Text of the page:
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Manitoba History: Prairie Endurance: The Robert Kerr Residence, Franklin, Manitoba

by Ken Heshka, Lorne Heshka & Lindy Clubb

Manitoba History, Number 8, Autumn 1984

This article was published originally in Manitoba History by the Manitoba Historical Society on the above date. We make it available here as a free, public service.

Please direct all inquiries to webmaster@mhs.mb.ca.

This item has been contributed by three Winnipeg members of the Manitoba Historical Society. All of them have prairie homesteads and rural life in their backgrounds. All of them also have skills and training that make them sensitive to, and interested in, particular aspects of Western history.

Ken and Lorne Heshka’s family homesteaded north of Yorkton, Saskatchewan. Ken is a partner in the design firm of Calnitsky-Heshka Associates, and the President of Contemporary Homes Limited, a custom building company. He did the architectural research for this article. Lorne Heshka is a Food and Drug Inspector for the Government of Canada, and a published photographer. He deserves the credit for the recent photographs included here. Credit for the period photos goes to the Beautiful Plains Museum in Neepawa.

Lindy Clubb’s family homesteaded south of Morris, Manitoba. She is a gerontologist, conducting research at the Age and Opportunity Centre. She wrote this article, did most of the research and carried out the oral interviews. She and the Heshkas discovered the Kerr residence, and other homes in the Neepawa area, while driving to and from Winnipeg and the Clanwilliam district, where Ms. Clubb lived for three years.

An aspect of Manitoba’s history has been all but overlooked, and it’s time to give attention to our rural architectural heritage. At present, not one example of a rural farmhouse has been declared a Heritage Building by our provincial Department of Historic Resources. The opportunity to purchase or restore an architecturally significant farmhouse does exist. There are several imposing, richly detailed, aesthetically pleasing older homes near Neepawa. Robert Kerr’s brick house, on SE 13-15-17 W1, is one of them.

The Robert Kerr residence, shown here shortly after completion and, on the journal cover, in a recent photo [1984]. The imposing size combines several different “styles” of architecture, including Queen Anne. Dormer windows contribute to the irregular roof line, adding emphasis to the massing below. Note the unique decorative brick band used to relieve the monotony of flat exterior wall surfaces. Window labels are Tudor in style, stepped brick below and wood above. The brick is indigenous to the Neepawa area. Victorian details include unusual wooden, roof cresting, “stick style” bracketing and a broad veranda and balcony. Stone “ha ha” is located in foreground.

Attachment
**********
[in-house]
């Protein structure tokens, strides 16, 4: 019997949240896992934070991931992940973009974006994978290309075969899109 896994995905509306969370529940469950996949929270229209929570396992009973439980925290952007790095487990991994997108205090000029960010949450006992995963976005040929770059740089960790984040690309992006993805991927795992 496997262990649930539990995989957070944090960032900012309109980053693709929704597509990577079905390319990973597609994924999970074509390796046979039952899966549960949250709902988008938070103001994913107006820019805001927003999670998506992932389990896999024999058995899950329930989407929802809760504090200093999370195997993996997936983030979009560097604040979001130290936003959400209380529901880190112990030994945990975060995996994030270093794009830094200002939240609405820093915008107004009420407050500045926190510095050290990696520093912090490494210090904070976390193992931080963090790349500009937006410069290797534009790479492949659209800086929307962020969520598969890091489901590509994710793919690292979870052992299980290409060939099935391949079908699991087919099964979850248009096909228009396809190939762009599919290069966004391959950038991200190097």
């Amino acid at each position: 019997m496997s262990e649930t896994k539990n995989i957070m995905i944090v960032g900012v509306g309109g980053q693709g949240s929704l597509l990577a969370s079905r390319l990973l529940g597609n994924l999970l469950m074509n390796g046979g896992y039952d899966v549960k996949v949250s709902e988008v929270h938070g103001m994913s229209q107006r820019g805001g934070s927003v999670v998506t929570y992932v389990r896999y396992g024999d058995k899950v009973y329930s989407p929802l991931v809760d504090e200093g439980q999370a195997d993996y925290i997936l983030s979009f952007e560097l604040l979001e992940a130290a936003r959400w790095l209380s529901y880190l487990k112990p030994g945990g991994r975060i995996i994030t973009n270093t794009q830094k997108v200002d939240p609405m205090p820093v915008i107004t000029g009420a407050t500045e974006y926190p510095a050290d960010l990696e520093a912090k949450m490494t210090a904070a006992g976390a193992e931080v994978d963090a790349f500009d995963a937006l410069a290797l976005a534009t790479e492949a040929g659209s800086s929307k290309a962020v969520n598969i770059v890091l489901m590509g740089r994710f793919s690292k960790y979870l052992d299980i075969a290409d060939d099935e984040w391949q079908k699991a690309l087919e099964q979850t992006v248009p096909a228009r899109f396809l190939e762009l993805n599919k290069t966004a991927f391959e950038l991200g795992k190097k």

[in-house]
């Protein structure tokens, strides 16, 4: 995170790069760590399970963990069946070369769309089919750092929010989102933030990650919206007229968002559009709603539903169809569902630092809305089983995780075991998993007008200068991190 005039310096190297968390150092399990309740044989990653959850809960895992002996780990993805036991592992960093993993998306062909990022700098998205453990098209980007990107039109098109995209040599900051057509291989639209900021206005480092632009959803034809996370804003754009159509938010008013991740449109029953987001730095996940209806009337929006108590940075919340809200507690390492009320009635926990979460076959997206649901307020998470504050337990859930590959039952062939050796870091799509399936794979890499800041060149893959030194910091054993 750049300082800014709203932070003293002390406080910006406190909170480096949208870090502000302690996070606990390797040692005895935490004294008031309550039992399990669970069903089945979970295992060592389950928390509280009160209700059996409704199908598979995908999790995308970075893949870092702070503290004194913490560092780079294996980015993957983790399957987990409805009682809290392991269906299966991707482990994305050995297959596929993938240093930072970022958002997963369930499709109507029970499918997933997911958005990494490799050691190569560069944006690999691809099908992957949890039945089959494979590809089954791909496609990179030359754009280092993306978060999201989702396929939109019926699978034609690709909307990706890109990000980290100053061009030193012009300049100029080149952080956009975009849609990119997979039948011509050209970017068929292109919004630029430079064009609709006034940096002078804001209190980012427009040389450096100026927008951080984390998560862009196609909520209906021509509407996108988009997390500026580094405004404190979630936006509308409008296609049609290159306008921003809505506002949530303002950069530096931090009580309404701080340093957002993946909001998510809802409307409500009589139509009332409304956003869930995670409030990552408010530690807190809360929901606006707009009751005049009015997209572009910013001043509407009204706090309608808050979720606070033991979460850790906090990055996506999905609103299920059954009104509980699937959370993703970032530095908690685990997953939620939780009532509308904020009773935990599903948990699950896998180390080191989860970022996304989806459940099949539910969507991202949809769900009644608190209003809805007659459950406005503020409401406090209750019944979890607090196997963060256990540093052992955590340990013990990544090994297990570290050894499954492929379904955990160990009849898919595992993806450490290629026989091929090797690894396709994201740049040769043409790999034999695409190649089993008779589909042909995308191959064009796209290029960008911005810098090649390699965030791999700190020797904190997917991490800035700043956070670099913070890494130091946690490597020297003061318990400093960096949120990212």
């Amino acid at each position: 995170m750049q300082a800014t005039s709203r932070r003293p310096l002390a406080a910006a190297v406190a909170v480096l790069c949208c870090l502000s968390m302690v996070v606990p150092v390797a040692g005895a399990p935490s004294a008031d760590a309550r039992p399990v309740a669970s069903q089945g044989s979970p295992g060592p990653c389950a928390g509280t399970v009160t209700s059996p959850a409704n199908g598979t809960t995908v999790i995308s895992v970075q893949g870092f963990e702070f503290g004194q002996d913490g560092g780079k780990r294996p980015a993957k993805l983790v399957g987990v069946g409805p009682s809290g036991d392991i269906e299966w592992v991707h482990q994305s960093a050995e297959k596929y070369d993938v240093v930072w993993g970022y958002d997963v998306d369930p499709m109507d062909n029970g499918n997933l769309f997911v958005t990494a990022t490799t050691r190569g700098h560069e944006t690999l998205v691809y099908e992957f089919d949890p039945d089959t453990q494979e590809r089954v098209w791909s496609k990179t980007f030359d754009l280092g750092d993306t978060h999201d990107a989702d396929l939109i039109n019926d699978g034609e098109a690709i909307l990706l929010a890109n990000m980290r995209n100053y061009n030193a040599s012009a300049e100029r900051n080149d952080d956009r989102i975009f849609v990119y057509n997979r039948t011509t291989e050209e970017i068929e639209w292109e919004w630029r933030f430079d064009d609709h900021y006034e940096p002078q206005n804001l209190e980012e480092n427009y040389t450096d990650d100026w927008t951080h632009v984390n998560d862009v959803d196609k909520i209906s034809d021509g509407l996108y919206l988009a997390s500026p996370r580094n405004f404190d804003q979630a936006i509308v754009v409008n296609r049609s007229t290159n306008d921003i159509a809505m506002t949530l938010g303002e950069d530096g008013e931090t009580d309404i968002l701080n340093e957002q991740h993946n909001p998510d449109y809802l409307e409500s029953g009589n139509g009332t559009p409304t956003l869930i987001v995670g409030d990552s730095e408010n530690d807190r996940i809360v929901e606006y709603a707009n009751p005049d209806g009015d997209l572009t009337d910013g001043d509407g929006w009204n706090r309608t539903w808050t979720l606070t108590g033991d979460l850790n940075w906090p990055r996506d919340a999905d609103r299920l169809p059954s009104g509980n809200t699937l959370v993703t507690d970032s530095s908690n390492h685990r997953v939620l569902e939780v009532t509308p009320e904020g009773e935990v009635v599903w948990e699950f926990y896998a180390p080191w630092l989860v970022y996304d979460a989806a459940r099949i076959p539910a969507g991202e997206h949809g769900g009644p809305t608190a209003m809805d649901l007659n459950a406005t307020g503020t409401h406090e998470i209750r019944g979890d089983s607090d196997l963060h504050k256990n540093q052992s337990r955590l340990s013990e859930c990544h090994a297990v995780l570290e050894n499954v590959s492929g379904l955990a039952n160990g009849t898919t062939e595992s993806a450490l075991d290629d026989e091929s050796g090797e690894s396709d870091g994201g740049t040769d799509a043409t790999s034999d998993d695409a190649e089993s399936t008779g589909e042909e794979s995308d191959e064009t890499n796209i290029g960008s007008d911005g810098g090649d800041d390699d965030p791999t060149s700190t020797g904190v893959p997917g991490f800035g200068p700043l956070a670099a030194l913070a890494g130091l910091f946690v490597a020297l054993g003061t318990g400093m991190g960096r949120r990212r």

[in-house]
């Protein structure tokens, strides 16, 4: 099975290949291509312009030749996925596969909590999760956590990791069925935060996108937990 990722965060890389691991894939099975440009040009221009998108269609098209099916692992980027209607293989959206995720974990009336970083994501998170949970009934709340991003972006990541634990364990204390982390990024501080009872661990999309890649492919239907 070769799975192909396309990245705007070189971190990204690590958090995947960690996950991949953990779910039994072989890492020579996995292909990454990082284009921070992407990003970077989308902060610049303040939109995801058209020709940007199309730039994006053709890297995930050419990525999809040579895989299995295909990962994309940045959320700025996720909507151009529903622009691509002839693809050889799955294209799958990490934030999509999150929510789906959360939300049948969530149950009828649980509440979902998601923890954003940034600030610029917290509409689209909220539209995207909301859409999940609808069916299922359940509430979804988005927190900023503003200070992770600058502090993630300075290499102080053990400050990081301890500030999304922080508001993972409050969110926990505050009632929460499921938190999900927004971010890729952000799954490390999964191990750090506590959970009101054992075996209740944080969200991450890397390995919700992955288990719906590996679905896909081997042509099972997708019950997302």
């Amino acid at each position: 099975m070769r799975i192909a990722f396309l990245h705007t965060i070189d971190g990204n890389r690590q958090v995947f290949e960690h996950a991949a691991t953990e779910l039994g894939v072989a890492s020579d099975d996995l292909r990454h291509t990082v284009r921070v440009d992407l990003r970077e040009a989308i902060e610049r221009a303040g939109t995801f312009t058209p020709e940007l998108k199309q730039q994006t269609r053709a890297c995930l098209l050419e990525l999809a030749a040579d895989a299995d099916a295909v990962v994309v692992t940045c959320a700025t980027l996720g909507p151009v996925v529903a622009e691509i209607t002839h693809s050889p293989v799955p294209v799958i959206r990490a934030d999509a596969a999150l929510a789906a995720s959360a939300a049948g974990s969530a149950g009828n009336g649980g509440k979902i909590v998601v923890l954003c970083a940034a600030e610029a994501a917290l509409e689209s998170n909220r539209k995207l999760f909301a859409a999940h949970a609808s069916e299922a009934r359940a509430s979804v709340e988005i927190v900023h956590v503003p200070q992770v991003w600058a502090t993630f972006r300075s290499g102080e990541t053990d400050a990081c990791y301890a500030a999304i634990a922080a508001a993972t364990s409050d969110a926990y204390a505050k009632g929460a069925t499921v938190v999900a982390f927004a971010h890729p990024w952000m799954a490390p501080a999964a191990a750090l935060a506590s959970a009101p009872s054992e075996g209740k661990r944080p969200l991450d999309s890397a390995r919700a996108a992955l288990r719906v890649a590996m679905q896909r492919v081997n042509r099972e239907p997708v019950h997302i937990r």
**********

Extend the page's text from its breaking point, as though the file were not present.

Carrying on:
Source: Beautiful Plains Museum, Neepawa

Currently this house is abandoned and slowly being dismantled. As a result we are losing an outstanding example of rural Victorian architecture. As similar grand old structures are modernized, demolished or neglected, we slowly lose links with our past.

Towering evergreens were planted over eighty years ago. The house overlooks the Stoney Creek.
Source: Lorne Heshka

In Neepawa ... Land of Plenty [1], Mrs. Ella Nicholson (nee Kerr) wrote about the members of the family that built the Robert Kerr homeand other important structures in the area:

My uncle, Robert Kerr, was the fourth child in the family of Robert Kerr and Eliza Begley. There was one girl and five boys. The two eldest were born in the north of Ireland, but all the rest were born at Goderich, Ontario.

Eventually, all of the Kerrs emigrated to Manitoba. According to The Franklin Story by Kathleen White, [2] George Kerr, Robert’s oldest brother, was the first white resident of that area. He persuaded his brothers to follow:

“In 1873 he came from Teeswater, Ontario and took up a homestead north of Franklin. George’s brothers John, Robert and James were early settlers too. They had a sawmill and lumber business, built large homes on their land, and also the store and hall in Franklin.”

George Kerr initially shared his log home with young Robert, and then Robert acquired his own quarter section of land close by. He homesteaded, built a log shelter, and implemented a mixed farming operation. He was still in his early twenties. By the time Robert married Bertha Orr, the daughter of a prominent local family, he was well established, and knowledgeable enough to design and build a sophisticated brick house for a permanent dwelling.

Construction of this house began in the early 1890s and became a family enterprise. George Kerr was the bricklayer and masoner, John Kerr was the finishing carpenter and Robert, the owner, was the contractor, site manager and wood carver. The brothers made a good team. They incorporated the talent and industry of a generation of Irish immigrants, who had developed unique building techniques in Ontario.